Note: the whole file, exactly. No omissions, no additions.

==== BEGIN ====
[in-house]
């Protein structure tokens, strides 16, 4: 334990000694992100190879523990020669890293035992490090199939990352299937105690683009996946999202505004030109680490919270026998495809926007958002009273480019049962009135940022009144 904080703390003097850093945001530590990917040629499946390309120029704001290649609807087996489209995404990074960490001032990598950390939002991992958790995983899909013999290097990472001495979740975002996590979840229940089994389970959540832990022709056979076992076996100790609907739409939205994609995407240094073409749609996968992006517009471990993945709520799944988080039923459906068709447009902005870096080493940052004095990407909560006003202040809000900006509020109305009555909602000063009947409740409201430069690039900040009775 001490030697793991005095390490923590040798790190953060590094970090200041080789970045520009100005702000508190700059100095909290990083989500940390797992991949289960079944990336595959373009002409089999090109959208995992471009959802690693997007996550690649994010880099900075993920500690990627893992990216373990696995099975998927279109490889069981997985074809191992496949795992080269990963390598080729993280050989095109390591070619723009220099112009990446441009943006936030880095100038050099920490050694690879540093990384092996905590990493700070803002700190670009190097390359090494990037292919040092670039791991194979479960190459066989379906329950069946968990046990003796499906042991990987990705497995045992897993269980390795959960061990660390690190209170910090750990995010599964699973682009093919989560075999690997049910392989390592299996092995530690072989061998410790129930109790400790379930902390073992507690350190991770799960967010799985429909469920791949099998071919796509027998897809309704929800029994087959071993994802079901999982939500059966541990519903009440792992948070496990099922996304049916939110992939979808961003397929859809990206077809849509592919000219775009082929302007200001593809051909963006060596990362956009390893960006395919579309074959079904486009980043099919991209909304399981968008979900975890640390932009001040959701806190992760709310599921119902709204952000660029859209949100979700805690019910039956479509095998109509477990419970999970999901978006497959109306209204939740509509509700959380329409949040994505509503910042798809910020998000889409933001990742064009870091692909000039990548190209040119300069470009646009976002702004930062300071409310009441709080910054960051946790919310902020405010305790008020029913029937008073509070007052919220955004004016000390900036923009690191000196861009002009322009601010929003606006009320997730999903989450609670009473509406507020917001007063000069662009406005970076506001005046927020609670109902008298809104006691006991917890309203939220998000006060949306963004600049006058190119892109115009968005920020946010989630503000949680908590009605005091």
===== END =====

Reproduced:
[in-house]
């Protein structure tokens, strides 16, 4: 334990000694992100190879523990020669890293035992490090199939990352299937105690683009996946999202505004030109680490919270026998495809926007958002009273480019049962009135940022009144 904080703390003097850093945001530590990917040629499946390309120029704001290649609807087996489209995404990074960490001032990598950390939002991992958790995983899909013999290097990472001495979740975002996590979840229940089994389970959540832990022709056979076992076996100790609907739409939205994609995407240094073409749609996968992006517009471990993945709520799944988080039923459906068709447009902005870096080493940052004095990407909560006003202040809000900006509020109305009555909602000063009947409740409201430069690039900040009775 001490030697793991005095390490923590040798790190953060590094970090200041080789970045520009100005702000508190700059100095909290990083989500940390797992991949289960079944990336595959373009002409089999090109959208995992471009959802690693997007996550690649994010880099900075993920500690990627893992990216373990696995099975998927279109490889069981997985074809191992496949795992080269990963390598080729993280050989095109390591070619723009220099112009990446441009943006936030880095100038050099920490050694690879540093990384092996905590990493700070803002700190670009190097390359090494990037292919040092670039791991194979479960190459066989379906329950069946968990046990003796499906042991990987990705497995045992897993269980390795959960061990660390690190209170910090750990995010599964699973682009093919989560075999690997049910392989390592299996092995530690072989061998410790129930109790400790379930902390073992507690350190991770799960967010799985429909469920791949099998071919796509027998897809309704929800029994087959071993994802079901999982939500059966541990519903009440792992948070496990099922996304049916939110992939979808961003397929859809990206077809849509592919000219775009082929302007200001593809051909963006060596990362956009390893960006395919579309074959079904486009980043099919991209909304399981968008979900975890640390932009001040959701806190992760709310599921119902709204952000660029859209949100979700805690019910039956479509095998109509477990419970999970999901978006497959109306209204939740509509509700959380329409949040994505509503910042798809910020998000889409933001990742064009870091692909000039990548190209040119300069470009646009976002702004930062300071409310009441709080910054960051946790919310902020405010305790008020029913029937008073509070007052919220955004004016000390900036923009690191000196861009002009322009601010929003606006009320997730999903989450609670009473509406507020917001007063000069662009406005970076506001005046927020609670109902008298809104006691006991917890309203939220998000006060949306963004600049006058190119892109115009968005920020946010989630503000949680908590009605005091």